Planning for learning

When constructing whole-school and classroom programs, teachers design and organise learning sequences towards the acquisition of understandings. These understandings have value and meaning beyond the years of schooling and contribute towards the development of students as lifelong learners.

In Good News for Living a three-stage backwards design approach to planning for learning developed by Wiggins & McTighe (2000) is utilised to assist programming and planning in Religious Education. Principles underpinning backwards design encourage teachers to make judgments about important learning goals for their students, to decide on appropriate ways students can show their learning, and to plan the appropriate learning experiences for effective student learning.

A Religious Education program based on a sound backwards design framework:

  • makes learning and teaching more connected, coherent and balanced
  • focuses learning on real-life questions and issues
  • clarifies expectations and strengthens the instructional dimension of the classroom program
  • respects diversity amongst students
  • links planning, teaching, assessing and reporting
  • helps identify the individual student’s progress in learning
  • provides a useful framework and a language for reporting
  • identifies goals within the cognitive, affective and spiritual dimensions of learning (GNFL, 2005, p. 69.)

"Backwards design" is a way of thinking purposefully about curriculum planning that centres on the idea that when teachers plan units of work, they begin by identifying the desired learning outcomes and then, “working backwards”, they develop assessment opportunities and teaching sequences. This contrasts with the traditional approach to curriculum planning, which involves defining which topics need to be covered.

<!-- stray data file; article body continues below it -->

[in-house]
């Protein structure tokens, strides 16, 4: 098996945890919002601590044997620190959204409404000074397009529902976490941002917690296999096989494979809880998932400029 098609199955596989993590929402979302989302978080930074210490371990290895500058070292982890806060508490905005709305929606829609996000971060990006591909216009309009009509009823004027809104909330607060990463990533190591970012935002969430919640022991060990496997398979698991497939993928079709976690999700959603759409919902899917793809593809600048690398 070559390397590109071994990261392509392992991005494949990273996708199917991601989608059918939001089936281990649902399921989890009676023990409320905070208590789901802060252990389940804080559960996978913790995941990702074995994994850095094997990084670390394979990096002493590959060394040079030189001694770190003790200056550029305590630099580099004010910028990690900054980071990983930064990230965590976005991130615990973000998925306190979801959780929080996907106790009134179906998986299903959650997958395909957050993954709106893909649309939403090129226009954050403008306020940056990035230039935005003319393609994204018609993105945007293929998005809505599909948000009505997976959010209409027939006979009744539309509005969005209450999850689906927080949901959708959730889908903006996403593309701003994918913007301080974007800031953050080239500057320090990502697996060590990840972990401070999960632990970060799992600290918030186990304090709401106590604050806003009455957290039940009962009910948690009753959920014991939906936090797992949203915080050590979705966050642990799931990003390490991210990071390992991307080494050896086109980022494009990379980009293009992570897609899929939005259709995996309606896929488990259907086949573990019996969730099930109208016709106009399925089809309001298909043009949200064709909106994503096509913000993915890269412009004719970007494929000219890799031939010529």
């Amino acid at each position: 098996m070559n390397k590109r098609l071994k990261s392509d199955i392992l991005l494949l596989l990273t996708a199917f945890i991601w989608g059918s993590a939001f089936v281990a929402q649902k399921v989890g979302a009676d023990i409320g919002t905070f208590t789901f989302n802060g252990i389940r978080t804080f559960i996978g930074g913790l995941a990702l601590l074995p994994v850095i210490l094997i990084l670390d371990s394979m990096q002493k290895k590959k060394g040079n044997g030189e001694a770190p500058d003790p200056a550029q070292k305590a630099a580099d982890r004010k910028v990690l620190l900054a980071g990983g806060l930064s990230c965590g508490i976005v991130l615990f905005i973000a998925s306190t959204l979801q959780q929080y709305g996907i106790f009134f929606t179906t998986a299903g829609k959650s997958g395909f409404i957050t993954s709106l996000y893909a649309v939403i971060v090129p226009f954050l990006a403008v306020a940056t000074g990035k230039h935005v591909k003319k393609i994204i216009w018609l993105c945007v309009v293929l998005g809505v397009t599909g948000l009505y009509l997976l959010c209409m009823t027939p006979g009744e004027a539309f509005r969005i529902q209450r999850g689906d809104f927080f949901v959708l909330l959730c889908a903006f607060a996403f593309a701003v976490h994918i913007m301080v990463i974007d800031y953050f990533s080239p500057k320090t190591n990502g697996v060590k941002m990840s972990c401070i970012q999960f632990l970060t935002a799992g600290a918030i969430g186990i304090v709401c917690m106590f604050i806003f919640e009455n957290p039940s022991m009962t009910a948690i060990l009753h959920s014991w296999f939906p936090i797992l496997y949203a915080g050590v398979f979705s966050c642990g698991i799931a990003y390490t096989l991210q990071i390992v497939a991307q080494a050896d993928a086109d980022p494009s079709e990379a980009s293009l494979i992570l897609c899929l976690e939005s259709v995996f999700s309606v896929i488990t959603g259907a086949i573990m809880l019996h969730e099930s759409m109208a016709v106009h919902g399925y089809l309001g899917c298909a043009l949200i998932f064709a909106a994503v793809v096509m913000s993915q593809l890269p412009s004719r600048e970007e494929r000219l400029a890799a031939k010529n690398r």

The three stages of backwards design align with the formative questions: Where do you want to go? How will you know that you have got there? How will you get there?

Wiggins & McTighe (2006) identify the three stages to backwards design as follows:

Stage 1: Identify desired learning outcomes

Teachers identify what students should know, understand and be able to do. These outcomes may be identified using the RE curriculum, Good News for Living, and the outcomes specified for each year level. In RE, teachers also need to consider the theological and core doctrinal concepts, Scripture, and the content descriptors for all three strands of the GNFL curriculum (knowledge, and understanding and skills).

Stage 2: Determine assessment evidence

Teachers consider the achievement standard for the relevant year level and decide what constitutes acceptable evidence of achievement in the learning outcomes identified in stage 1. Teachers then design assessment tasks that would allow students to demonstrate their knowledge, and understanding and skills, which includes differentiated tasks. Whatever is assessed in stage 2 should be aligned with whatever is identified in stage 1.

Stage 3: Plan learning experiences and instruction

Teachers plan learning experiences and instructional strategies that will most effectively allow students to develop the knowledge, understanding and skills identified in stage 1 and to complete the assessment tasks developed in stage 2. Planning should document any adjustments made for individual students.

Note that backwards design is not rigidly linear or step-by-step: teachers will find themselves constantly circling back to aspects of the design that need revision. Backwards design planning templates are designed only to guide teachers through the three stages and to assist them to clarify their thinking in those stages. Different schools will use different templates.


Good News for Living. (2005). Hobart, Tasmania: Catholic Education Office, Archdiocese of Hobart.

Wiggins, G. P., & McTighe, J. (2000). Understanding by Design. United States: Pearson Education.

Wiggins, G. P., & McTighe, J. (2006). Understanding by Design : Expanded Second edition (2nd ed.). Upper Saddle River, NJ: Pearson Education.